Global meat prices offer mixed picture
The gauge for world food prices went up in January, largely catalysed by supply-side constraints for vegetable oils, the Food and Agriculture Organization of the United Nations (FAO) reported. The FAO Food Price Index averaged 135.7 points in January, 1.1 percent higher than in December.
The FAO Vegetable Oils Price Index led the rebound in January, increasing by 4.2 percent month-on-month and reversing its December decline to reach an all-time high. Quotations for all major oils rose, also supported by rising crude oil prices. Palm oil prices were largely underpinned by concerns over a possible reduction in export availabilities from Indonesia, the world’s leading exporter, while soy oil prices were supported by robust import purchases, particularly from India, rapeseed oil prices were pushed up by lingering supply tightness, and sunflower seed oil quotations were impacted by supply tightness and surging global import demand.
The FAO Dairy Price Index increased by 2.4 percent, its fifth consecutive monthly rise, with the steepest increases registered for skim milk powder and butter. Reduced export availabilities from Western Europe and below-average expectations for milk production in Oceania in the months ahead contributed to the tightening in global dairy markets, as did processing and transportation delays linked to COVID-19-related labour shortages.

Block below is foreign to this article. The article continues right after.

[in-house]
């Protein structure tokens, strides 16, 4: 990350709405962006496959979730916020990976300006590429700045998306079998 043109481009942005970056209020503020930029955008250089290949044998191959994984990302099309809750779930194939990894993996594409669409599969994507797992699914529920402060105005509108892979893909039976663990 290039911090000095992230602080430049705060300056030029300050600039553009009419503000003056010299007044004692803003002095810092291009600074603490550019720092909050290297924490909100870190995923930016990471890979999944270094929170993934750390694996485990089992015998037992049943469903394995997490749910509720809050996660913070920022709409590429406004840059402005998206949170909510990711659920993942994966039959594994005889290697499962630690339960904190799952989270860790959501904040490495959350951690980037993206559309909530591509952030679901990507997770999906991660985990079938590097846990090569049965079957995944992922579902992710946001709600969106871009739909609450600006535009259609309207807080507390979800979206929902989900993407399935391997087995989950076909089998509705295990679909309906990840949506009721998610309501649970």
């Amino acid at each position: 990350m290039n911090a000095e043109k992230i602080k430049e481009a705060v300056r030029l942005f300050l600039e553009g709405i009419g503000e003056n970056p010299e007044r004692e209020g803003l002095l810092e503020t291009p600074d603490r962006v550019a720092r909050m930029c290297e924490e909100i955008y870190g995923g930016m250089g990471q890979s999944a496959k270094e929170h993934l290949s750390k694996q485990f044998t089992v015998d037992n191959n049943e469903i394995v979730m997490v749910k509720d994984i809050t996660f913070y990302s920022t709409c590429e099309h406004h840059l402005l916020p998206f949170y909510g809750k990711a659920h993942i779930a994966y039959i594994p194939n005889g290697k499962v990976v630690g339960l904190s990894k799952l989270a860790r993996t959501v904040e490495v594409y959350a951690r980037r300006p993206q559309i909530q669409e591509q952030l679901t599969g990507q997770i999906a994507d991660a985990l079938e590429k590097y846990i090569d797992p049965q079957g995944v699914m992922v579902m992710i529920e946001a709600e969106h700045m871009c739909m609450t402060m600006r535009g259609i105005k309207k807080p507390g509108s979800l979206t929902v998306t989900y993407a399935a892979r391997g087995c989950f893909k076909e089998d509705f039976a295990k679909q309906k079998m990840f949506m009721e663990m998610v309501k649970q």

The FAO Cereal Price Index in January increased marginally, by 0.1 percent, from December. Maize export prices rose by 3.8 percent during the month, spurred by worries about persistent drought conditions in South America, while world wheat prices declined by 3.1 percent on the back of large harvests in Australia and Argentina. Lower harvests and steady purchases by Asian buyers led to a 3.1 percent monthly increase in international rice prices.
The FAO Meat Price Index increased slightly in January, with world bovine meat prices reaching a new peak as global import demand exceeded export supplies, while ovine and poultry meat prices softened as exportable supplies outstripped import demand. Pig meat quotations rose slightly, in part due to rising input costs dampening global supply.
The FAO Sugar Price Index was the only subindex to post a decrease in January, down 3.1 percent from the previous month due to favourable production prospects in major exporters India and Thailand, as well as improved rains and lower ethanol prices in Brazil.
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